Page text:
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Commonly used drugs in obstetric anaesthesia

Created: 7/8/2006
Updated: 12/3/2007

 

Prevention of gastric aspiration


Metoclopramide

Metoclopramide is a benzamide dopamine antagonist.

It is mainly used in obstetrics as a prokinetic agent. The gastrointestinal smooth muscle stimulatory effects are related to its ability to antagonize the inhibitory neurotransmitter, dopamine; to augment acetylcholine release and sensitize the muscarinic receptors of the gastrointestinal smooth muscle; and to coordinate gastric-pyloric-small intestinal motor function. The lower oesophageal sphincter tone is increased by about 17 mmHg.

Metoclopramide exerts its antiemetic effects through dopamine (D2) receptor antagonism at the medullary chemoreceptor trigger zone. However many studies have shown it to be no more effective than placebo.

Dose: 10 mg by mouth, IM or IV, 8 hourly

It is well absorbed from the gut but oral bioavailability varies significantly as a result of variable first-pass metabolism.

Side effects: Metoclopramide crosses the blood-brain barrier and may cause acute dystonic reactions and other extrapyramidal effects up to 72 hours after administration. These occur more commonly in young females and can be treated with procyclidine. Rarely it may precipitate the neuroleptic malignant syndrome.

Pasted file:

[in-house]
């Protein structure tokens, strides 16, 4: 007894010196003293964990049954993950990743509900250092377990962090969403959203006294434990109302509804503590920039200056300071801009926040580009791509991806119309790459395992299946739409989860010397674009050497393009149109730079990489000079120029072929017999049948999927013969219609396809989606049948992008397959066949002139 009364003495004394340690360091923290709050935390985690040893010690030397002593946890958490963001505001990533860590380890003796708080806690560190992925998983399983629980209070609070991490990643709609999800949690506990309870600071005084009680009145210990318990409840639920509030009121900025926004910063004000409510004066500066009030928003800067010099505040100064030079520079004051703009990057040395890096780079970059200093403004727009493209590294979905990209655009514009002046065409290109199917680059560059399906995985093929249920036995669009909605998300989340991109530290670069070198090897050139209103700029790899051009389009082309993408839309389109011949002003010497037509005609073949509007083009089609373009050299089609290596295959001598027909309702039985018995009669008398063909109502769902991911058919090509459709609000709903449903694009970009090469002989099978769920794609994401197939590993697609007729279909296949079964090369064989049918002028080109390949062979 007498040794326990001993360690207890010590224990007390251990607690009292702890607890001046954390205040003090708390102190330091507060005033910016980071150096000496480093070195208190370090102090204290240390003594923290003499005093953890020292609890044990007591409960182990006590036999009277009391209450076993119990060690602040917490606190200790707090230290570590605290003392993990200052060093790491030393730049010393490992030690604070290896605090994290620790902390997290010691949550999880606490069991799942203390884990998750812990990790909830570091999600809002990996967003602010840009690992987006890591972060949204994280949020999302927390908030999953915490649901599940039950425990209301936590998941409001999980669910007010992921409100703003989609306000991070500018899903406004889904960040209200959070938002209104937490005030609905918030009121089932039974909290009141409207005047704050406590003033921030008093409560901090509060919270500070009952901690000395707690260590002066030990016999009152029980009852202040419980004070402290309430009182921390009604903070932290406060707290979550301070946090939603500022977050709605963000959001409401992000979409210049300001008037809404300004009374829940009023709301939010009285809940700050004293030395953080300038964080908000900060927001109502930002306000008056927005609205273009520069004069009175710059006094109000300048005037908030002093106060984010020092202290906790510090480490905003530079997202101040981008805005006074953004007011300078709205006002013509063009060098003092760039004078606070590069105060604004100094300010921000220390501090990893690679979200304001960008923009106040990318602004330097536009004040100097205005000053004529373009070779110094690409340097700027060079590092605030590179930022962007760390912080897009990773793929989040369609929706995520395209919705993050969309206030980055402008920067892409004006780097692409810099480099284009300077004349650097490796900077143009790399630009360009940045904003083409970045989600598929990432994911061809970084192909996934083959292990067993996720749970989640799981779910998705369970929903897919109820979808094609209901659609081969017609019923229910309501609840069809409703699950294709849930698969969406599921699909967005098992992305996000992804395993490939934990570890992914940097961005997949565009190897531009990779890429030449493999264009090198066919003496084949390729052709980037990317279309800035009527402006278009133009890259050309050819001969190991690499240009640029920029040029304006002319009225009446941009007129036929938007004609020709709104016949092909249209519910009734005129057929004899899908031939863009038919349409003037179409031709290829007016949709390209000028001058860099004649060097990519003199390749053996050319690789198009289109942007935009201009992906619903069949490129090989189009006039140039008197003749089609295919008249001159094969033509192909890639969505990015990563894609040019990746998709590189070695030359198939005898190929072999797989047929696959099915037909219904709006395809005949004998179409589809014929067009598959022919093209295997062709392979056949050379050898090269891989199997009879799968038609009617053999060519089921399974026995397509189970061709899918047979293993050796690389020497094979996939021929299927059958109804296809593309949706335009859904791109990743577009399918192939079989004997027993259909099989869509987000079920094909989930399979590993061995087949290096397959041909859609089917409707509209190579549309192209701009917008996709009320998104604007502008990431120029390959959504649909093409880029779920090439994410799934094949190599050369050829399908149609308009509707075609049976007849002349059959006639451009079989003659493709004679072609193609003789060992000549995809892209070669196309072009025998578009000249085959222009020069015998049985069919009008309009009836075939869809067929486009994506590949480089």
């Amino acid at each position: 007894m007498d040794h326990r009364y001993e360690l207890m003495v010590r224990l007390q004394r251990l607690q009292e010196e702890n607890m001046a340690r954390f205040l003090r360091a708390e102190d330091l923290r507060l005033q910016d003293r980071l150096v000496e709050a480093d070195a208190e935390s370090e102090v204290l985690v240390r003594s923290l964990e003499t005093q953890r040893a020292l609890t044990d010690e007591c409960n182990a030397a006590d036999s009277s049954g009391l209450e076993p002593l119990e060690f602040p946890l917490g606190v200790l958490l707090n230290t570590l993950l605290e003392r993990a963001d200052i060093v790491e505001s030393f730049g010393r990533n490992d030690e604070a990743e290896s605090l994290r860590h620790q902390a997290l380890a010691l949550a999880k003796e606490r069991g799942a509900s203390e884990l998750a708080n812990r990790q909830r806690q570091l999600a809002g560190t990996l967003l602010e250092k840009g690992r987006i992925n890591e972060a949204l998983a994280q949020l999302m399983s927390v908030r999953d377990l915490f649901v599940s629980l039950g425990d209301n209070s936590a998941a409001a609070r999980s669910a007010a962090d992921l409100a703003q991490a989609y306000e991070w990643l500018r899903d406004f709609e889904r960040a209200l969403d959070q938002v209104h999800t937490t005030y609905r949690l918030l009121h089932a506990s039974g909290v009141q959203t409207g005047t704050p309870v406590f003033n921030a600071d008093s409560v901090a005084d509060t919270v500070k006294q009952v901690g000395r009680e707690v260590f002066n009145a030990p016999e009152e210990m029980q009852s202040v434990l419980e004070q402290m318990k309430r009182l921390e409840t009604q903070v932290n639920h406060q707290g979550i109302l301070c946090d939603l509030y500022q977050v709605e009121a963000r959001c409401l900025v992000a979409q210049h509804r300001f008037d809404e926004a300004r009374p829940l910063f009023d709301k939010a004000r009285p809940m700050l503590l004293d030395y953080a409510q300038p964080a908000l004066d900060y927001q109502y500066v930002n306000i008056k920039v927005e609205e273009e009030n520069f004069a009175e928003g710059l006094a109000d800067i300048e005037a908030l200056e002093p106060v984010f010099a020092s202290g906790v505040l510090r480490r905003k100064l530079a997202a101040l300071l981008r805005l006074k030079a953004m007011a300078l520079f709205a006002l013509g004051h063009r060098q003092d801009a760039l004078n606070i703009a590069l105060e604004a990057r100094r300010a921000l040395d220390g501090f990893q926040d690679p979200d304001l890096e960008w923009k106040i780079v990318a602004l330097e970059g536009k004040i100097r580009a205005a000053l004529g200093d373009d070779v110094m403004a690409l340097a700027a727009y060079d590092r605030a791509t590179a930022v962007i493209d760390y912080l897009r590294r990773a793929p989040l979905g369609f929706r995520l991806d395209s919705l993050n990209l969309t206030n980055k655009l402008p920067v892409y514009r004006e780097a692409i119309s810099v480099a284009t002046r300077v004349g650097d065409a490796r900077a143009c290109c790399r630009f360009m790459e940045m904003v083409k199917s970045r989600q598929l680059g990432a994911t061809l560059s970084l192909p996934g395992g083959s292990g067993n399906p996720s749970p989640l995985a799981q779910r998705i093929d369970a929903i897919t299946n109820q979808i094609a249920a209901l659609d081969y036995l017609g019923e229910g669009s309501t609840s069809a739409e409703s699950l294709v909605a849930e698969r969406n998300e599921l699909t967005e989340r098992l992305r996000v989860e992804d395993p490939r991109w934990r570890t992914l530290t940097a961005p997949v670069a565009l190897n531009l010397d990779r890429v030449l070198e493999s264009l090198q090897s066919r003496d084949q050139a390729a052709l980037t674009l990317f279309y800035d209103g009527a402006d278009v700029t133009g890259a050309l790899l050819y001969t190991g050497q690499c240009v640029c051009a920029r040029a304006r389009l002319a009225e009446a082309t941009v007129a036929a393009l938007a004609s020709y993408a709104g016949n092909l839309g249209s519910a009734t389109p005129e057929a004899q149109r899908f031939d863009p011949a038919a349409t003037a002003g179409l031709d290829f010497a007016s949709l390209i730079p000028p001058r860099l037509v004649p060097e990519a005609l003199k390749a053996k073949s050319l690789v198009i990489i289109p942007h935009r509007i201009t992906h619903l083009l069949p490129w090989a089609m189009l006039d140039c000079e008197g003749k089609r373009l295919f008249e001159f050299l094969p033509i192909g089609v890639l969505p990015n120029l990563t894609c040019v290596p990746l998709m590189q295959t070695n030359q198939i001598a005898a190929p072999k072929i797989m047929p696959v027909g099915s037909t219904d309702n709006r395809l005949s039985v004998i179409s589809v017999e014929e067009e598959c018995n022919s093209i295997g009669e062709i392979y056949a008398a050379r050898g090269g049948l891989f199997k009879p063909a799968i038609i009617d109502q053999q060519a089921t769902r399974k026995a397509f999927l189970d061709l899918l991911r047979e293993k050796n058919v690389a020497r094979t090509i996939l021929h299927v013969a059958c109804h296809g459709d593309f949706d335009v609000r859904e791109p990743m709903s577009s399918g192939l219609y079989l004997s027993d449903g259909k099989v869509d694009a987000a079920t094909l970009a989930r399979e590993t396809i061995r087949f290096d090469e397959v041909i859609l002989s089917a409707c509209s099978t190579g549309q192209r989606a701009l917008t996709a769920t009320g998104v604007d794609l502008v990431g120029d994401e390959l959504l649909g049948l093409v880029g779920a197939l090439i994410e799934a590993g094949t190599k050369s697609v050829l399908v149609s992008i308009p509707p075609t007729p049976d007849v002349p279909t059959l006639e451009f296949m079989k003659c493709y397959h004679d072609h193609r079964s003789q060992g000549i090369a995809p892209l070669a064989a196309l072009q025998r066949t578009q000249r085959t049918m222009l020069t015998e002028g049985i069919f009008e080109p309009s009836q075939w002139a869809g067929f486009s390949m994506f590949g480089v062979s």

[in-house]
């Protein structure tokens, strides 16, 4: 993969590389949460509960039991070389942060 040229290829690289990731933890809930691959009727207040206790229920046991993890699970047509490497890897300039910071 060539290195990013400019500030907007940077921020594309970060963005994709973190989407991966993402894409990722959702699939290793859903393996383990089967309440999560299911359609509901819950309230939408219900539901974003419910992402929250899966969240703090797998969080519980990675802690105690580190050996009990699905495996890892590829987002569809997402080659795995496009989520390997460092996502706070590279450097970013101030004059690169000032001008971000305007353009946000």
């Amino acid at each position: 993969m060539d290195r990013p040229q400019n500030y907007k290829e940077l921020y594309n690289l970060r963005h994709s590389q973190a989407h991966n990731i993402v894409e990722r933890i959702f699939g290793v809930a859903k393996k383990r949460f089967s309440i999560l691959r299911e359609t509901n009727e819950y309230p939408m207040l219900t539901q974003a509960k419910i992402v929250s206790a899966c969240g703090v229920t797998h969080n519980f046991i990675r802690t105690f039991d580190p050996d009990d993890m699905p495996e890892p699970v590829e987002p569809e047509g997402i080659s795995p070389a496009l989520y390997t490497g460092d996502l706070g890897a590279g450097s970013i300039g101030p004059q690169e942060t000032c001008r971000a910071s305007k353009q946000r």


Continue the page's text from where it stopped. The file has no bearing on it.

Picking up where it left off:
Ranitidine

Ranitidine is a specific and competitive histamine H2-receptor antagonist at parietal cells. Gastric pH is raised and the volume of secretions reduced.

Dose: By mouth 150 mg at the onset of labour and then 6 hourly thereafter. Alternatively you can administer 50 mg intramuscular or by slow intravenous injection, 45-60 minutes before induction of anaesthesia. Rapid IV administration may produce cardiac arrhythmias.

The oral bioavailability is 50% and 50% of an administered dose is excreted unchanged in the urine, so dosing may need to be adjusted in the presence of renal impairment.

Sodium citrate  (Na3C6H5O7)

Sodium citrate is an antacid used as prophylaxis against aspiration pneumonitis before a rapid sequence induction.

30 ml of a .3 molar solution should be given less than 10 minutes before the start of surgery due to its limited duration of action.

Pulmonary aspiration of particulate antacid (e.g. magnesium trisilicate) is associated with a higher risk of aspiration pneumonitis than a nonparticulate antacid, such as sodium citrate.

The efficacy of sodium citrate depends on gastric volume and acidity. A total of 30 ml of sodium citrate neutralises 255 ml of hydrochloric acid with a pH of 1.0. The effective duration of action of sodium citrate is variable and depends on the rate of gastric emptying, i.e. the pH will remain above 3.0 for a longer period if gastric emptying is delayed.

Obstetric Anaesthesia: Principles and Practice by D.H. Chestnut

Analgesics


Entonox

Nitrous oxide mixed 50:50 with oxygen is a ubiquitous method of obstetric analgesia with maintenance of consciousness. It may also be used in the setting of minor procedures in the trauma department where transient analgesia is required. It is most often administered via a demand valve for self administration. A safety feature is that the mother controls administration.
Click here for more information on Entonox

Pethidine (Meperidine)

Pethidine is a weakly basic phenylpiperidine derivative, related to fentanyl and sufentanil. It is a synthetic opioid

Dose: 1 mg/kg up to 150 mg intramuscularly. Absorption via the intramuscular route may be variable. The duration of action is 120-150 minutes.